4 Songs, 18 Minutes

EDITORS’ NOTES

Emerging young song interpreter Logan Ledger started in bluegrass before cultivating his capacity for an entirely different kind of singing: He’s a sublime crooner in the Roy Orbison tradition, so it makes sense that he’d find an advocate in producer T Bone Burnett, who helmed a project that returned Orbison to prominence in the late 1980s and has found similarly indelible voices across several generations since. Burnett and several of his sophisticated studio standbys (guitarist Marc Ribot, drummer Jay Bellerose, bassist Dennis Crouch) back Ledger on this four-song EP. Ledger stokes the drama of the soaring ballad “Invisible Blue” and the surrealism of the title track, both originals. During “Oh, Sister,” a Bob Dylan cover, he summons courtly, romantic melancholy, his voice entwined with the harmonies of Courtney Marie Andrews and Russ Pahl’s swirling ribbons of steel guitar. The keening Appalachian melody of “Darkness, Darkness,” a Jesse Colin Young number, is the closest Ledger brings his gilt-edged voice to his bluegrass roots.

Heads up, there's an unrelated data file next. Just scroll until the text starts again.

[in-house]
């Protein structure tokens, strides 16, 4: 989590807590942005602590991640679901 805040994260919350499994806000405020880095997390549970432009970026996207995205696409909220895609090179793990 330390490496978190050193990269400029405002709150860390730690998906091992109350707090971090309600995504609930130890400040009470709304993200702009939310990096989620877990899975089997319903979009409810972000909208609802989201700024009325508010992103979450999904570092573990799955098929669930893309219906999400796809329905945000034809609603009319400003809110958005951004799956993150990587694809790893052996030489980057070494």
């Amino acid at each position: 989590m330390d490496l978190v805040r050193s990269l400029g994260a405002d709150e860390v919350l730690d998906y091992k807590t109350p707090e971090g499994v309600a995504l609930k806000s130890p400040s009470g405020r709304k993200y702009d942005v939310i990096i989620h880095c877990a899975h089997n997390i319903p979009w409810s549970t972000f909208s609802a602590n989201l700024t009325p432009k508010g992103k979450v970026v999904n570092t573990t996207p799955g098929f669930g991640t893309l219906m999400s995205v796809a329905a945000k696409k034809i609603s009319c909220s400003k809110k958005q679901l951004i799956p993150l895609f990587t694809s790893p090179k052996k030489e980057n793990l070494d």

EDITORS’ NOTES

Emerging young song interpreter Logan Ledger started in bluegrass before cultivating his capacity for an entirely different kind of singing: He’s a sublime crooner in the Roy Orbison tradition, so it makes sense that he’d find an advocate in producer T Bone Burnett, who helmed a project that returned Orbison to prominence in the late 1980s and has found similarly indelible voices across several generations since. Burnett and several of his sophisticated studio standbys (guitarist Marc Ribot, drummer Jay Bellerose, bassist Dennis Crouch) back Ledger on this four-song EP. Ledger stokes the drama of the soaring ballad “Invisible Blue” and the surrealism of the title track, both originals. During “Oh, Sister,” a Bob Dylan cover, he summons courtly, romantic melancholy, his voice entwined with the harmonies of Courtney Marie Andrews and Russ Pahl’s swirling ribbons of steel guitar. The keening Appalachian melody of “Darkness, Darkness,” a Jesse Colin Young number, is the closest Ledger brings his gilt-edged voice to his bluegrass roots.

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